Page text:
For the better part of the past 2 years, my friend has been engaged in a major home renovation project. Actually, “embroiled” might be a more accurate term, given that, as often is the case in such undertakings, what could go wrong has gone wrong (and then some!), despite everyone’s best intentions and efforts. It has been an especially difficult period for my friend, who has very strong perfectionistic and OCD tendencies. To his credit, however, my friend learned important lessons along the way and when the time came for him to put what he deemed to be the most important piece of the puzzle in place (i.e., the surround sound system in his above-ground “Man Cave” a/k/a the family living room), he was ready! You see, my friend is a bit of audiophile. He not only has an intrinsic appreciation for the technical qualities of sound, he also understands the calming and restorative powers of music. In fact, most of my friend’s days end by his grabbing a glass of red wine and settling in on a sofa surrounded by one of his favorite tunes. That being the case, it probably will come as no surprise that he obsessed about every detail of the surround sound system that he now relies on to “deliver the goods.” Each speaker, receiver, equalizer, sub-woofer, CD deck, etc. was carefully selected and positioned to deliver the highest quality of sound currently available on the market – and, for the most part, he has been a noticeably happier person since it was installed.
All of which led me to realize on last night’s walk the many parallels between my friend’s home renovation project and the construction (or, as the case may be, “reconstruction”) projects that are ongoing in each of our daily lives. Because we are human, it is inevitable that, despite our best intentions and efforts, there will be times when our commitment to “being our own best friend” (http://tinyurl.com/knsybky) will periodically be interrupted by our natural hyper-critical tendencies. Our self-talk will cease to be kind and re-affirming and we will lose our ability to see ourselves clearly. Our efforts to “live out loud” (https://donblackwell.wordpress.com/2013/10/10/live-out-loud) will give way to our desire to withdraw, isolate and hold our emotions close. When that happens, it is essential that we have an “HQ surround sound” system of our own in place – a support team comprised of people who love us, who understand us, who want only what is best for us; people who appreciate the importance of and, on a moment’s notice, are capable of instilling an “opposite voice” (http://tinyurl.com/chewrwy); people we who we trust implicitly to draw us out of our silence and show us to ourselves, when our view of self has been obscured (http://tinyurl.com/a9tdsco). Like my friend, it is imperative that we do our research and choose these people carefully, while weeding out those who, due to selfishness or a track record of unreliability or indifference, have forfeited their right to hold such a cherished place in our lives.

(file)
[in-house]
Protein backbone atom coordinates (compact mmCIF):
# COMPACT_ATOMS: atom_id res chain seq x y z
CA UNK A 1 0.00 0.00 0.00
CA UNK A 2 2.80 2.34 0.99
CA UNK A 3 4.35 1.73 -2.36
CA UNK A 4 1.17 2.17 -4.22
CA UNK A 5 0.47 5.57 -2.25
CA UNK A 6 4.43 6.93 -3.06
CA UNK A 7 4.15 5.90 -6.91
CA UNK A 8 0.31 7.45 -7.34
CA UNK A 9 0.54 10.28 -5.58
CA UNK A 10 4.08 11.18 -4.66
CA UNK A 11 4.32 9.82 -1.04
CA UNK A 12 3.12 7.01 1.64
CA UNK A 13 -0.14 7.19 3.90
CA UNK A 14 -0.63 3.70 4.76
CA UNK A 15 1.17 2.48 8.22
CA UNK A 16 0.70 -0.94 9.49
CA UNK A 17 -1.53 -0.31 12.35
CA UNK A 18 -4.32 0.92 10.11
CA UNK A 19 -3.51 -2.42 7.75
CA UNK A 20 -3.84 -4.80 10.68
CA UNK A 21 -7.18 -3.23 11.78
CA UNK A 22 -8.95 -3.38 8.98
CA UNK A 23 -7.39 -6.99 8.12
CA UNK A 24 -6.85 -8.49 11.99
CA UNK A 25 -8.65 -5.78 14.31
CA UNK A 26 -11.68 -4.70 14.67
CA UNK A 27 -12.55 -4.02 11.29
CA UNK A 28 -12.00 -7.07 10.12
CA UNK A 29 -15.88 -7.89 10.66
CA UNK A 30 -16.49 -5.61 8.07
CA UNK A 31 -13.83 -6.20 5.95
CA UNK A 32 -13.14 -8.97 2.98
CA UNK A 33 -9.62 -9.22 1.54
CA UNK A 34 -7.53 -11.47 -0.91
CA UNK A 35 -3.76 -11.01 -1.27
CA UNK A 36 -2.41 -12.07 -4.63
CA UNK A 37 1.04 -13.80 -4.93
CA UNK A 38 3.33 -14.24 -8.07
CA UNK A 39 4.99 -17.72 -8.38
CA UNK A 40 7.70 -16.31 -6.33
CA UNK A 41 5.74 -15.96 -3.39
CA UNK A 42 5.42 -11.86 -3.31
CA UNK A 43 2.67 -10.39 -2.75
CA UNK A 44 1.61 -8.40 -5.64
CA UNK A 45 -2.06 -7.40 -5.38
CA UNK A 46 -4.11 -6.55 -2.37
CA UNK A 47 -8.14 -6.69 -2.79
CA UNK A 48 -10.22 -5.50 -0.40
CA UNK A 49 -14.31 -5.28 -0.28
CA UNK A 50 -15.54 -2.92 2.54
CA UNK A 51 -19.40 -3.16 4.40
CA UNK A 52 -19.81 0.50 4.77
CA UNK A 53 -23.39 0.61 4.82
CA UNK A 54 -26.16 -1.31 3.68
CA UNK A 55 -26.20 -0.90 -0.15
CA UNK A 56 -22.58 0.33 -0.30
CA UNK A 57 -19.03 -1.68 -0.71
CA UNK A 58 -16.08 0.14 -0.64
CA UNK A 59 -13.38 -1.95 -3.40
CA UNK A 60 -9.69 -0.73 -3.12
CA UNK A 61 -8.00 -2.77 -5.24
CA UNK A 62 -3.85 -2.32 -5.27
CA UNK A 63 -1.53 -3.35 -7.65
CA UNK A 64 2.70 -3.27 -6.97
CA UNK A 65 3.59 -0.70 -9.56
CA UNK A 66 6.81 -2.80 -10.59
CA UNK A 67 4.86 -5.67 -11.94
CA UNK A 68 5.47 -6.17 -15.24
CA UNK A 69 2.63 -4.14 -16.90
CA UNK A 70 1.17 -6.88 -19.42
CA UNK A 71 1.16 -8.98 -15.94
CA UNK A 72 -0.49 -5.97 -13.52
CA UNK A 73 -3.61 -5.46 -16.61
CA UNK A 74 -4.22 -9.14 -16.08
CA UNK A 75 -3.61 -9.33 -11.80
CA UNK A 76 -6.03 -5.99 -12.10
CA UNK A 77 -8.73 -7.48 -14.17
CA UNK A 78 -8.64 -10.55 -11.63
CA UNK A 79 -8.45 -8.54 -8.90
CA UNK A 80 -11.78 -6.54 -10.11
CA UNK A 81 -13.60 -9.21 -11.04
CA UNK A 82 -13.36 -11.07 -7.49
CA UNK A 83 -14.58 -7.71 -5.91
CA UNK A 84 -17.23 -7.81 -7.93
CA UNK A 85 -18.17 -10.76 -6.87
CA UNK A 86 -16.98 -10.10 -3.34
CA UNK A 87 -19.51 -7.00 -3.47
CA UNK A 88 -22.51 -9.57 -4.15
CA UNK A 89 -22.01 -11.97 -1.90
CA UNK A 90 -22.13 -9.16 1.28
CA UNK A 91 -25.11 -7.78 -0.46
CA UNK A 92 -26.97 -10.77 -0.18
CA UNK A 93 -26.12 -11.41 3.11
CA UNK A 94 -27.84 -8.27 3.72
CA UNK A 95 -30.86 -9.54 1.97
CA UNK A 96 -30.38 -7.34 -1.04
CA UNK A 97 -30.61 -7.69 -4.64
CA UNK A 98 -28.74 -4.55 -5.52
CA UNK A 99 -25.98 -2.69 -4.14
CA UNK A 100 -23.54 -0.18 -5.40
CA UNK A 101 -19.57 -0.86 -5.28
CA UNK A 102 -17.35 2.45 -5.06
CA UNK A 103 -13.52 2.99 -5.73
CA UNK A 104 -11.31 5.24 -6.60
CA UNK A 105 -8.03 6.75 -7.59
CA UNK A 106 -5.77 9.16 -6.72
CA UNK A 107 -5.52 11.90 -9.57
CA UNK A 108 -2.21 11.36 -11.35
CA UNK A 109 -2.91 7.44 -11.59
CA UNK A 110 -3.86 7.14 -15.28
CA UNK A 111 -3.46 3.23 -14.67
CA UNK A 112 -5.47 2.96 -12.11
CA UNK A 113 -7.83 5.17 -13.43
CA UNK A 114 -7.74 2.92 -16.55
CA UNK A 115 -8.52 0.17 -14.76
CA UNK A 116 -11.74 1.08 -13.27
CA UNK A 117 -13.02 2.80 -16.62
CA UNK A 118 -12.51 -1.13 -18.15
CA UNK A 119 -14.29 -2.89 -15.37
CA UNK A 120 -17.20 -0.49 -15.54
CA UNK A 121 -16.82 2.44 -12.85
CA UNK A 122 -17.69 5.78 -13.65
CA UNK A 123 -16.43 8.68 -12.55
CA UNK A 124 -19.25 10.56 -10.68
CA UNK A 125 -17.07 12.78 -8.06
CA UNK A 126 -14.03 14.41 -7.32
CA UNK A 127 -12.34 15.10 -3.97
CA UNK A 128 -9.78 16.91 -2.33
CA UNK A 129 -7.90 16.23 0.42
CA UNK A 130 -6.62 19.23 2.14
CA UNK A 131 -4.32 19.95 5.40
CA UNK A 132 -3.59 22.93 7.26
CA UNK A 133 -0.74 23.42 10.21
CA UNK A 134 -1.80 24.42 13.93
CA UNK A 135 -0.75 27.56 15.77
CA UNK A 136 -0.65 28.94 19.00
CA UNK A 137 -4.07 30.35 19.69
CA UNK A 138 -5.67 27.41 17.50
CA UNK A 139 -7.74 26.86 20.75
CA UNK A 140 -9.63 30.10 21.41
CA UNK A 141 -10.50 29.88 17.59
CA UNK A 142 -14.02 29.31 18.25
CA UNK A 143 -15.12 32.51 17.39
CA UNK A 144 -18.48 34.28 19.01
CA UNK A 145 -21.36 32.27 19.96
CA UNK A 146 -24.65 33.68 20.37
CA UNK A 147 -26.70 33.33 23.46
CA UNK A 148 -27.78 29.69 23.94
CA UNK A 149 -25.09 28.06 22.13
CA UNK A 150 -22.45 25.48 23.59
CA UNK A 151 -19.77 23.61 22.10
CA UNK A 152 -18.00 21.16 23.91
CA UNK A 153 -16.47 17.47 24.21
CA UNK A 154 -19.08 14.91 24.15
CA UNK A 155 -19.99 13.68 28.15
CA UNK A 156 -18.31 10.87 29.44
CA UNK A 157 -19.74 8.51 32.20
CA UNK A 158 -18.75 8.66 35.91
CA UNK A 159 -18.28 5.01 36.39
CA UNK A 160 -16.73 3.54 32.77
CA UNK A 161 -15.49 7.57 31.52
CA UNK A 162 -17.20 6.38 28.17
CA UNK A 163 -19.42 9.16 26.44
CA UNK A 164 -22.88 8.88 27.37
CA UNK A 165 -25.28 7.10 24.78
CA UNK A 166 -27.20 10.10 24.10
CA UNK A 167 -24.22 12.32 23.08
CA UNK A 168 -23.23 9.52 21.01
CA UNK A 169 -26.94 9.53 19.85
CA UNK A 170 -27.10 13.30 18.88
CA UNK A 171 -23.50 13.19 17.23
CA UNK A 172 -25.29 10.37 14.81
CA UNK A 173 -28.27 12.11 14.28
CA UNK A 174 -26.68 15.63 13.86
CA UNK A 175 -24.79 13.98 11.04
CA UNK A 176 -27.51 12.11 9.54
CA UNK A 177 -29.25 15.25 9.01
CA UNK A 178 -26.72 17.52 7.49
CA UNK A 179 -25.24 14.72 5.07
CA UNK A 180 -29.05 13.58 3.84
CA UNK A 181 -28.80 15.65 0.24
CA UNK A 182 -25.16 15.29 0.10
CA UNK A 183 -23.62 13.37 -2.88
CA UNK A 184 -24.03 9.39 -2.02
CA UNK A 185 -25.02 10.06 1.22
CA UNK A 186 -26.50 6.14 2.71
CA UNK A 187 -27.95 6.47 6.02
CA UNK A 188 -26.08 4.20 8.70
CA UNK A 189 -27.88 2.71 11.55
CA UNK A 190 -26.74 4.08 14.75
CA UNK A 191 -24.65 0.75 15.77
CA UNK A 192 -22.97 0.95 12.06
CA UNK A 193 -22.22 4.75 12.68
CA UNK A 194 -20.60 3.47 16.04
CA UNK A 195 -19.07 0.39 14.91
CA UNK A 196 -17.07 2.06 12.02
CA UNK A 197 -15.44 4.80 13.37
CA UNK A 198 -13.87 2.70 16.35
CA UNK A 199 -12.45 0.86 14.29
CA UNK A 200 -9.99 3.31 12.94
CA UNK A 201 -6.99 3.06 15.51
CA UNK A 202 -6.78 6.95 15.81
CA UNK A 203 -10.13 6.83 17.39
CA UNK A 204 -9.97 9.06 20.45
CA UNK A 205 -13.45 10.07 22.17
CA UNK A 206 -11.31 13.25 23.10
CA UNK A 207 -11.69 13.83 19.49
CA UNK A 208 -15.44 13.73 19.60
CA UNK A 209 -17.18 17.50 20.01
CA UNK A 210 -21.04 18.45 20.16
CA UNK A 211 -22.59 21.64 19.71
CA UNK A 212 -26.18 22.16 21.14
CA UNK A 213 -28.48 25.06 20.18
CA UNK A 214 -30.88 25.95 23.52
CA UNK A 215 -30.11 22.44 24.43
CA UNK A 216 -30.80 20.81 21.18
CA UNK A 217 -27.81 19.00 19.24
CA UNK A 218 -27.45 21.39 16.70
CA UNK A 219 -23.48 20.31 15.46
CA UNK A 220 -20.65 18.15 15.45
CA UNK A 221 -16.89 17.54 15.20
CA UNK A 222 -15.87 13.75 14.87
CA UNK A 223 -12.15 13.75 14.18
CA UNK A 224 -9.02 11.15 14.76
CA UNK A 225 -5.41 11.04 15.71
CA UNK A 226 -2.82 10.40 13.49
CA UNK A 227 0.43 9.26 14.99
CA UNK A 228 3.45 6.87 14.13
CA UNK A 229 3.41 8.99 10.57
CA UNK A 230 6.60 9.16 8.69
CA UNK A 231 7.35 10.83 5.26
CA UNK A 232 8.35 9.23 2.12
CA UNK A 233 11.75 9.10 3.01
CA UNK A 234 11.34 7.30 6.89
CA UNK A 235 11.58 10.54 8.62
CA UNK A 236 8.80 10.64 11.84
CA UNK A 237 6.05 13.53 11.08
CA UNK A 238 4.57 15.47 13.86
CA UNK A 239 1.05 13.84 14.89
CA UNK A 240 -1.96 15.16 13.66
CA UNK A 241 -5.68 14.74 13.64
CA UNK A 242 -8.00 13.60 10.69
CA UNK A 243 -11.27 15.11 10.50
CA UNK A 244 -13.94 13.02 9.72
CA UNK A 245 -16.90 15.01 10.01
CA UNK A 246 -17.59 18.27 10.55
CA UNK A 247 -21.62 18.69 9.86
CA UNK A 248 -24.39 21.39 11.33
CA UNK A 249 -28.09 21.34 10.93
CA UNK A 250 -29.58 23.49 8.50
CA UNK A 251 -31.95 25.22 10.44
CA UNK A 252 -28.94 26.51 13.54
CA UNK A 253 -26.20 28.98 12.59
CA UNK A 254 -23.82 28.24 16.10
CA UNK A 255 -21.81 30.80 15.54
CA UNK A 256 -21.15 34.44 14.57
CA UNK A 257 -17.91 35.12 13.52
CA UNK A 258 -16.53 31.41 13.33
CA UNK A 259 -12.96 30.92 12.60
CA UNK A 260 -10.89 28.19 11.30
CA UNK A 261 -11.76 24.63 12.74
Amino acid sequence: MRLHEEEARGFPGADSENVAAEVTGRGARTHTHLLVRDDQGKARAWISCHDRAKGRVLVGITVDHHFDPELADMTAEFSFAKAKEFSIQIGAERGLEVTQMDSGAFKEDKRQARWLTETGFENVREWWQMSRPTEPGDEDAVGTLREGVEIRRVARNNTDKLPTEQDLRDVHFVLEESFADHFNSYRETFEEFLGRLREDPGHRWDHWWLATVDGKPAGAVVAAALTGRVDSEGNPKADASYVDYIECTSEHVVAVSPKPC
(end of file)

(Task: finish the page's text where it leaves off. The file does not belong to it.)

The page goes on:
Come to think of it, if I’m to be critical of anything about my friend’s handling of his home re-build, it would be his decision to wait until it was nearly complete before installing the piece that ultimately would matter most to him (i.e., his state-of-the-art HQ surround sound system). I can’t help but think that if he’d moved it to its rightful place (i.e., the top, rather than the bottom, of his “To Do” list), the ability to bathe in the soothing sounds of Carole King may have allowed the news that contractors had discovered a virtual army of Formosa termites slowly and silently consuming his house to go down just a little easier!